Michael Mina Unveils STRIPSTEAK in Miami Beach
Famed San Francisco-based chef Michael Mina has added to his growing restaurant empire with STRIPSTEAK, his second outpost in the Fontainebleau Miami Beach hotel. Just a year after launching his bistro Michael Mina 74 in the Fontainebleau, the James Beard Award-winning chef has unveiled a high-end, contemporary steakhouse in the renowned hotel.
STRIPSTEAK offers an inventive menu, expansive bar, and cushy two-story, indoor-outdoor venue. The food itself, which includes numerous cuts of steak aged in the onsite aging room and butcher shop, as well as fresh seafood caught by the hotel’s daily charter BleauFish, is executed by chef de cuisine Derrick Roberts.
Standout appetizers include peekytoe crab cake with fresh chile, cilantro, and avocado; “instant bacon” comprising pork belly, tempura oyster, and jicama; and ricotta cavatelli with duck confit, black trumpet mushrooms, and butternut squash. Though most will be anxiously awaiting the arrival of meat, the truffle butter bread and extensive raw bar are not to be missed, as the latter features highlights such as South Florida’s signature (and seasonal) stone crabs as well as myriad caviars.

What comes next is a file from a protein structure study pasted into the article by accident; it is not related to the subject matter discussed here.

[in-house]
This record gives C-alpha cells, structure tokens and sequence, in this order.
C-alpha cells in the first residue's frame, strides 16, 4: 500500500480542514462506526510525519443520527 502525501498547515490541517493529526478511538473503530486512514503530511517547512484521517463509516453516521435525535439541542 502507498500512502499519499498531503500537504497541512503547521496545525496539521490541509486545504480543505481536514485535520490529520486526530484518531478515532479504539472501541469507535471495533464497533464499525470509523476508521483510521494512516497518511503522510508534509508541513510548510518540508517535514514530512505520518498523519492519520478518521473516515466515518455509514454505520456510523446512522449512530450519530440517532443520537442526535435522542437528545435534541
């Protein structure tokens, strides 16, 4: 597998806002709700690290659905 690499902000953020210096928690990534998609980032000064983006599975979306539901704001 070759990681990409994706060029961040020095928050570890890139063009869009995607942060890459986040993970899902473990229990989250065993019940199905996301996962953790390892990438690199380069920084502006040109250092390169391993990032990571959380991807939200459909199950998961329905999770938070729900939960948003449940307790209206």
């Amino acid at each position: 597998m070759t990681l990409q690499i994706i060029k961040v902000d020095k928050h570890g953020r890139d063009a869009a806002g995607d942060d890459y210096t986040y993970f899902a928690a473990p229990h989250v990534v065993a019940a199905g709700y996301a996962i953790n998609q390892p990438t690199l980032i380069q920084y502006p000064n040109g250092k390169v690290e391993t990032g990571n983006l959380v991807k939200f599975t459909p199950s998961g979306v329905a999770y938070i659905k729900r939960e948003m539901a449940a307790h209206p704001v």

Roberts, a resort alumnus (formerly of the foregone Gotham Steak and FB Steakhouse) and graduate of The French Culinary Institute, will helm daily operations. Chef Mina said the he is “Thrilled to continue what’s been a wonderful partnership with Fontainebleau Miami Beach. STRIPSTEAK Miami will perfectly align with the hotel’s luxury and glamour by offering a world-class steakhouse experience in an alluring setting that melds the past, present, and future of dining.”
The restaurant’s massive, glass-windowed kitchen serves up imaginative entrées, many from the unique wood-burning grill. Favorites include the American vs. Australian Wagyu mainplate: two beautiful portions of Wagyu served with parsnip purée, granny smith apple, and fresh horseradish; the Berkshire pork: wood-fired tender belly with turnips; and the seared tuna and foie gras: a lighter, but nonetheless meaty option.
While steakhouses aren’t particularly known for dessert, STRIPSTEAK stands out in this manner; be sure to leave room for the maple bread pudding for two.